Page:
Origin and History
This regiment was created on 13 May 1701 from five companies of the Caprara regiment and from five new compamies for Field-Marshal Philipp Landgrave of Hessen-Darmstadt. The Caprara regiment was one of the most renown of the Austrian army. In 1632, it had fought with great distinction at Lützen where his commander, Colonel-Lieutenant Count Avogardo was killed in action.
The regiment counted 6 squadrons.
During the War of the Spanish Succession, the proprietor of the regiment was:
- from 13 May 1701: Field-Marshal Philipp Landgrave of Hessen-Darmstadt
Service during the War
In 1702, the new regiment took part in the siege of Landau. It then served on the Rhine during the campaigns of 1702 and 1703.
In 1704, the was transferred to Hungary to fight the insurrection and, on August 11, it took part in the battle at Bibersburg (present day Červený Kameň/SK).
By mid 1710, the regiment was at the army camp at Bónczhida. As early as the end of July, it went to Mediasch (present-day Medias/RO) to take up its winter-quarters.
Before 1738, there are almost no surviving contemporary source describing the details of the uniforms of each Austrian regiment. Even secondary sources are scarce. In this section, we present a tentative reconstruction of the uniform worn by this unit.
Western European theatres: black tricorne laced white reinforced with an iron skullcap for combat
Eastern European theatres: round helmet of wrought iron with neck and nose protection
|red (white in 1710)
|buff leather lined blue with short skirts reaching above the thighs
replaced by a grey-white coat lined red by 1710
|buff (red in 1710)
Troopers were armed with a cuirasse of blackened wrought-iron (some regiments used a leather full cuirasse with front and back plates) edged red, a pallasch (sword) and a pair of pistols.
no information found yet
Uniforms of officers differed from those of the privates and NCOs by the finer material used. Cuffs and pockets were edged with a wide golden braid.
Officers wore a black and yellow silk sash across the chest or around the waist.
In the Austrian Cuirassier regiments, kettle drummers and trumpeters were dressed according to the regiment owner's tastes.
According to Dohna, from 1657 to 1705, all Austrian (Imperial) cuirassier regiments carried the same white Leibstandarte (colonel standard). It was fringed in gold and, on both sides, the border was decorated with a golden floral pattern:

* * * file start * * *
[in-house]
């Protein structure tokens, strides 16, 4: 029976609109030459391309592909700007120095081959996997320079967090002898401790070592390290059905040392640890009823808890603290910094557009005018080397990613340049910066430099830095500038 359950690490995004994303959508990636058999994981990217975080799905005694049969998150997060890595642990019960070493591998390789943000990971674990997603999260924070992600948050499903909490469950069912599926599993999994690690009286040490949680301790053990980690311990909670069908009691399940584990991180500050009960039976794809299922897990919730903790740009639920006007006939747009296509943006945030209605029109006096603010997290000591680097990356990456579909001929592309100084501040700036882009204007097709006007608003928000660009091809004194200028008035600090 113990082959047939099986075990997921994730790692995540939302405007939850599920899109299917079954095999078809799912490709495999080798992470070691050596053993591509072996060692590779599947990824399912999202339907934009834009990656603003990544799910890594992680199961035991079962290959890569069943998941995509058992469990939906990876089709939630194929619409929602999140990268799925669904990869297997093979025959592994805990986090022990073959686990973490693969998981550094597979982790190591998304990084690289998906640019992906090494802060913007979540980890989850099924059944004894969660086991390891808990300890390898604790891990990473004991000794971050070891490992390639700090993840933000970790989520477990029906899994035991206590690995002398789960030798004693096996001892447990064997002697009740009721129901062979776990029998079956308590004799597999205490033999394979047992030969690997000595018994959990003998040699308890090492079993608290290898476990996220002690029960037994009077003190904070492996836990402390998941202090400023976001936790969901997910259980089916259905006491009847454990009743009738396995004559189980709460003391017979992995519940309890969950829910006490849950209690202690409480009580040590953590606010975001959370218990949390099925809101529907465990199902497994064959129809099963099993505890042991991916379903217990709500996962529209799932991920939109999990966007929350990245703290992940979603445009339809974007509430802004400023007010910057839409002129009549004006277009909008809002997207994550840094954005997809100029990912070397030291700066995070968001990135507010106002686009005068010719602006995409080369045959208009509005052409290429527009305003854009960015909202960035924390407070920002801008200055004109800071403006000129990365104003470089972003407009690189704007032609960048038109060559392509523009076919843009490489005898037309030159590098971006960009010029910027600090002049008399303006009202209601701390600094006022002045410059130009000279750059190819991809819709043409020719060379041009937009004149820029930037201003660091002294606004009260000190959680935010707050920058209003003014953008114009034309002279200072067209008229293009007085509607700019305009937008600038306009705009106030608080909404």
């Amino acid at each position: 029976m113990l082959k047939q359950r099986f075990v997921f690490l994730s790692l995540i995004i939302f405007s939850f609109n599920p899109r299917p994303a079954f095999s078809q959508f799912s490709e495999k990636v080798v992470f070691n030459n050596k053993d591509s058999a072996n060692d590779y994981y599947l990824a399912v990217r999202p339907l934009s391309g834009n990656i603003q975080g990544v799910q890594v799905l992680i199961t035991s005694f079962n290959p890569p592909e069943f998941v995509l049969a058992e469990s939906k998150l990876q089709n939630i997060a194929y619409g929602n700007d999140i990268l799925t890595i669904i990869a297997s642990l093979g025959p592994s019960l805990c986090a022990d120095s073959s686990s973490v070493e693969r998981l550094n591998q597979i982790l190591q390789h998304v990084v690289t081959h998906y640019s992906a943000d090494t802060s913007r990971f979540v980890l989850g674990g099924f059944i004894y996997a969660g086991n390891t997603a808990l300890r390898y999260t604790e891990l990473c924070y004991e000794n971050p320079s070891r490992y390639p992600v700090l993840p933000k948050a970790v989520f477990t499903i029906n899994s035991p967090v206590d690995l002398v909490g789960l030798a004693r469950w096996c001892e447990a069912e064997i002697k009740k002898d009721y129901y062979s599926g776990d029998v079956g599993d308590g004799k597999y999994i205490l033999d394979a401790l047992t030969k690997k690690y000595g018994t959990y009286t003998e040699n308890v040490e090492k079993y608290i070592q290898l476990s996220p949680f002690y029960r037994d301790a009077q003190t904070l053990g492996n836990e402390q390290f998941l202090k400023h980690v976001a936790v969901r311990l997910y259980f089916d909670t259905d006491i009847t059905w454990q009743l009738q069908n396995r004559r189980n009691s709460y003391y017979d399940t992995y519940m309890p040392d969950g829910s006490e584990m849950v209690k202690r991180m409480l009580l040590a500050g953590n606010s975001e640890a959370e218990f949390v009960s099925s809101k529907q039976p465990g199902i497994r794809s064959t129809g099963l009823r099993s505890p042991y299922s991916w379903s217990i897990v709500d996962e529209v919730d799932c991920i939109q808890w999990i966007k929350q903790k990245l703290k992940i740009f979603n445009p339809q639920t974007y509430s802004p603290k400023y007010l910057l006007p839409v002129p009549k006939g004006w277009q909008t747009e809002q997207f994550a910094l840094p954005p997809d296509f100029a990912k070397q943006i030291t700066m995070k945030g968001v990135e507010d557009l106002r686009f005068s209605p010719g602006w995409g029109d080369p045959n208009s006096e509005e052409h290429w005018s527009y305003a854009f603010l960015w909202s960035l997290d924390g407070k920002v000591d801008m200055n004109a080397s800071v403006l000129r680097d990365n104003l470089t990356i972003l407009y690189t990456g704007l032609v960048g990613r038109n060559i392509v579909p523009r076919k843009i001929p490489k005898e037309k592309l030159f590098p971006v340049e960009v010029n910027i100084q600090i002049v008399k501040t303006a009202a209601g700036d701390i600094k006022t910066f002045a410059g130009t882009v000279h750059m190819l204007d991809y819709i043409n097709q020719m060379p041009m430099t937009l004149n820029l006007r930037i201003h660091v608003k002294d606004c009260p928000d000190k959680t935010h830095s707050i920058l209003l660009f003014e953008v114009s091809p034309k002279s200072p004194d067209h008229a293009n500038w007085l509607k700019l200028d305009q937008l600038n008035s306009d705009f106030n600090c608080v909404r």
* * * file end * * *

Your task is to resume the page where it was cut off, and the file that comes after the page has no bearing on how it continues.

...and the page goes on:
- obverse (right): centre design consisted of an armed black Imperial double-eagle with the arms of Austria on a shield, surmounted by a crown
- reverse (left): the Mother of God (which had been declared the patroness of the army by Kaiser Ferdinand III) on a cloud and surrounded by rays
N.B.: according to Sapherson (The Imperial Cavalry 1691–1714), the reverse of the Leibstandarte "carried the colonel's arms or the Virgin and Child emblem. These designs were often accompanied by the initials of the colonel, heraldic designs of various types and scrollwork or wreaths."
Despite this supposed standardization, it seems that several cuirassier regiments continued to carry standards departing from this regulation.
From 1657 to 1705, the obverse (right side) of the Ordinärestandarten (regimental standards) of all Austrian (Imperial) dragoon regiments was of an identical pattern and consisted of an armed black Imperial double-eagle with the arms of Austria on a shield, surmounted by a crown. The border of the obverse was decorated with a floral pattern in the metal colour of the regiment.
Donath, Rudolf; Die Kaiserliche und Kaiserlich-Königliche Österreichische Armee 1618-1918, 2. Aufl., Simbach/Inn 1979, plate B.6, B.8
Wrede, A. v.: Geschichte des K. L. Mährischen Dragoner Regimentes Albrecht Prinz von Preussen, Regent des Herzogtums Braunschweig Nr. 6, Brünn 1906
Harald Skala for the initial version of this article